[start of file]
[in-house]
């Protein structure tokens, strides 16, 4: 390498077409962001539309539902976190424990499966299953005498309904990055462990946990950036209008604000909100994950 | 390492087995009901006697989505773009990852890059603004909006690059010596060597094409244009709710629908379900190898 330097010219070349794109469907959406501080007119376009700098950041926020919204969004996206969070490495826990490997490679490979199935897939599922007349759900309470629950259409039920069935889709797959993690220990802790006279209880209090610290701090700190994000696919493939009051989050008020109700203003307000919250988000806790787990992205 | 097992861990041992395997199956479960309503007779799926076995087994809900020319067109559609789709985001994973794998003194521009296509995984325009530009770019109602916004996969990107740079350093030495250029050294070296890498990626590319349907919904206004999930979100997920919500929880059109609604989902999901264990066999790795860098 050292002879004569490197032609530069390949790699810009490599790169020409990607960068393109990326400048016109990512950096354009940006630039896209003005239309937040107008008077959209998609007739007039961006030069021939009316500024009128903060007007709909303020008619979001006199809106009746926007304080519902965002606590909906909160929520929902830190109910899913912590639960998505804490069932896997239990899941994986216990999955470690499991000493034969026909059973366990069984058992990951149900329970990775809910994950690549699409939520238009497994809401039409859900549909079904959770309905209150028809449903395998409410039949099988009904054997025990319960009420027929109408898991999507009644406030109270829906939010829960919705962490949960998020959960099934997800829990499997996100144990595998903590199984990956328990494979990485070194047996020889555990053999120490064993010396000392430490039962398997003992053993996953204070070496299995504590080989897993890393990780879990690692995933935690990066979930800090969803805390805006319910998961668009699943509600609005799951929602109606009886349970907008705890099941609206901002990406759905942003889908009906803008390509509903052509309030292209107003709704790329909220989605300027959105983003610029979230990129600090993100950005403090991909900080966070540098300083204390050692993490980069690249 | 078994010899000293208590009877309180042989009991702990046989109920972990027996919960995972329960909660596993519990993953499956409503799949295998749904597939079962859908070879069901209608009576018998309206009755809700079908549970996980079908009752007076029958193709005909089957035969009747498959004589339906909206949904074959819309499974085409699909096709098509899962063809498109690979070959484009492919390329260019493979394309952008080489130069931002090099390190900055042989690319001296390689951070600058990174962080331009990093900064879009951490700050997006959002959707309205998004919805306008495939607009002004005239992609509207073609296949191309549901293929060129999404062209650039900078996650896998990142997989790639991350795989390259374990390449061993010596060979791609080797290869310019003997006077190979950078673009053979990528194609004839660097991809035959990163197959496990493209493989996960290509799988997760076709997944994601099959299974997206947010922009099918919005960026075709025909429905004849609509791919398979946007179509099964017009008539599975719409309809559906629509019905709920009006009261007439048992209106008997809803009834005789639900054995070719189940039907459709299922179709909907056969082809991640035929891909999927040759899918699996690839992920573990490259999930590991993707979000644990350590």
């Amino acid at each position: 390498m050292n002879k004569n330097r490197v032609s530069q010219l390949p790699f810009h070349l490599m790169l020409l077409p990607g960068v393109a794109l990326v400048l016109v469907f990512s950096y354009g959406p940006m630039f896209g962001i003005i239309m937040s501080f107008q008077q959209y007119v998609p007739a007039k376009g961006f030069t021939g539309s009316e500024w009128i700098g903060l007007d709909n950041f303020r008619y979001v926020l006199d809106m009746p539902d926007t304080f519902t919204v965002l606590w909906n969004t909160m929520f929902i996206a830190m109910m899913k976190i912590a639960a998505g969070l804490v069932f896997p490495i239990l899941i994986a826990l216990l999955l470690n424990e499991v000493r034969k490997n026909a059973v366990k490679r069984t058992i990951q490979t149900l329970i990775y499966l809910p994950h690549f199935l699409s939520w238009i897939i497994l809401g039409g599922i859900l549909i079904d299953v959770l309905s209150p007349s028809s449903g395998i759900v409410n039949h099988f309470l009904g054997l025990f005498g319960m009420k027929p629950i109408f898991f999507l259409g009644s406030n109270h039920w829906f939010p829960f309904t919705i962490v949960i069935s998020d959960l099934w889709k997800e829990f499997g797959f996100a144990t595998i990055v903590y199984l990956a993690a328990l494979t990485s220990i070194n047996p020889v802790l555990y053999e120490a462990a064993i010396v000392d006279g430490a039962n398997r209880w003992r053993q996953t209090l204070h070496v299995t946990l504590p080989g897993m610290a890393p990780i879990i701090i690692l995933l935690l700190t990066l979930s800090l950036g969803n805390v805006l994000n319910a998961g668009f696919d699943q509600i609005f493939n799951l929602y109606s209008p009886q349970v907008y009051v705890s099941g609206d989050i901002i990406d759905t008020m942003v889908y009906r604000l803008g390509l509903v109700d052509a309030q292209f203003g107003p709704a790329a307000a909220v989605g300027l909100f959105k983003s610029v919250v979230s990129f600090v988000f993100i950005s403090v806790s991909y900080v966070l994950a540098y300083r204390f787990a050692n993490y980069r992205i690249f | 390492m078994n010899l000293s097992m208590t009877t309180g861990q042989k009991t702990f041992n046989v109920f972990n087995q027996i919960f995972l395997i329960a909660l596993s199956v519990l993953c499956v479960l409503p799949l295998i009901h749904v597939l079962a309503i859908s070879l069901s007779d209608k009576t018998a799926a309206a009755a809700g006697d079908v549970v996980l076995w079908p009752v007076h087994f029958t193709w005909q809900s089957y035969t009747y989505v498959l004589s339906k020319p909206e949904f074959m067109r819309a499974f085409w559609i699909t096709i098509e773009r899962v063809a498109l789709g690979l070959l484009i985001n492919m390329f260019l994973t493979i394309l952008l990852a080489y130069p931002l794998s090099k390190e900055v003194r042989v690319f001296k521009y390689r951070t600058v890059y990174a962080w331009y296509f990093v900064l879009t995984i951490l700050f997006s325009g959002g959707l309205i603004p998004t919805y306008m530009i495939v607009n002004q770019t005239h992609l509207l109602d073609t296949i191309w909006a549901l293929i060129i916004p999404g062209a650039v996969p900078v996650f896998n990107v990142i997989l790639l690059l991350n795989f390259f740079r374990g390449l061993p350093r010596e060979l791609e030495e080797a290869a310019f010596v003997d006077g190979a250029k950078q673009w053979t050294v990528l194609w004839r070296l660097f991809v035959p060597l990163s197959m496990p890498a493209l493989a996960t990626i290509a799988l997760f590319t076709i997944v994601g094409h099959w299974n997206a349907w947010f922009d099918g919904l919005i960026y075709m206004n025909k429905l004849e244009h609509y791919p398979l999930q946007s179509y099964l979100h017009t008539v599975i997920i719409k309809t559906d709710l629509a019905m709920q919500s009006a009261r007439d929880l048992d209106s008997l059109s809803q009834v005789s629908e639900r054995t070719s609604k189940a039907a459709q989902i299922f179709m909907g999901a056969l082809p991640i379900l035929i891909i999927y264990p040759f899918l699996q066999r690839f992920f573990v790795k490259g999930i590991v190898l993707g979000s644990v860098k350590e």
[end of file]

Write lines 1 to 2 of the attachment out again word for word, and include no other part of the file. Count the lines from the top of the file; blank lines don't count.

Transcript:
[in-house]
């Protein structure tokens, strides 16, 4: 390498077409962001539309539902976190424990499966299953005498309904990055462990946990950036209008604000909100994950 | 390492087995009901006697989505773009990852890059603004909006690059010596060597094409244009709710629908379900190898 330097010219070349794109469907959406501080007119376009700098950041926020919204969004996206969070490495826990490997490679490979199935897939599922007349759900309470629950259409039920069935889709797959993690220990802790006279209880209090610290701090700190994000696919493939009051989050008020109700203003307000919250988000806790787990992205 | 097992861990041992395997199956479960309503007779799926076995087994809900020319067109559609789709985001994973794998003194521009296509995984325009530009770019109602916004996969990107740079350093030495250029050294070296890498990626590319349907919904206004999930979100997920919500929880059109609604989902999901264990066999790795860098 050292002879004569490197032609530069390949790699810009490599790169020409990607960068393109990326400048016109990512950096354009940006630039896209003005239309937040107008008077959209998609007739007039961006030069021939009316500024009128903060007007709909303020008619979001006199809106009746926007304080519902965002606590909906909160929520929902830190109910899913912590639960998505804490069932896997239990899941994986216990999955470690499991000493034969026909059973366990069984058992990951149900329970990775809910994950690549699409939520238009497994809401039409859900549909079904959770309905209150028809449903395998409410039949099988009904054997025990319960009420027929109408898991999507009644406030109270829906939010829960919705962490949960998020959960099934997800829990499997996100144990595998903590199984990956328990494979990485070194047996020889555990053999120490064993010396000392430490039962398997003992053993996953204070070496299995504590080989897993890393990780879990690692995933935690990066979930800090969803805390805006319910998961668009699943509600609005799951929602109606009886349970907008705890099941609206901002990406759905942003889908009906803008390509509903052509309030292209107003709704790329909220989605300027959105983003610029979230990129600090993100950005403090991909900080966070540098300083204390050692993490980069690249 | 078994010899000293208590009877309180042989009991702990046989109920972990027996919960995972329960909660596993519990993953499956409503799949295998749904597939079962859908070879069901209608009576018998309206009755809700079908549970996980079908009752007076029958193709005909089957035969009747498959004589339906909206949904074959819309499974085409699909096709098509899962063809498109690979070959484009492919390329260019493979394309952008080489130069931002090099390190900055042989690319001296390689951070600058990174962080331009990093900064879009951490700050997006959002959707309205998004919805306008495939607009002004005239992609509207073609296949191309549901293929060129999404062209650039900078996650896998990142997989790639991350795989390259374990390449061993010596060979791609080797290869310019003997006077190979950078673009053979990528194609004839660097991809035959990163197959496990493209493989996960290509799988997760076709997944994601099959299974997206947010922009099918919005960026075709025909429905004849609509791919398979946007179509099964017009008539599975719409309809559906629509019905709920009006009261007439048992209106008997809803009834005789639900054995070719189940039907459709299922179709909907056969082809991640035929891909999927040759899918699996690839992920573990490259999930590991993707979000644990350590």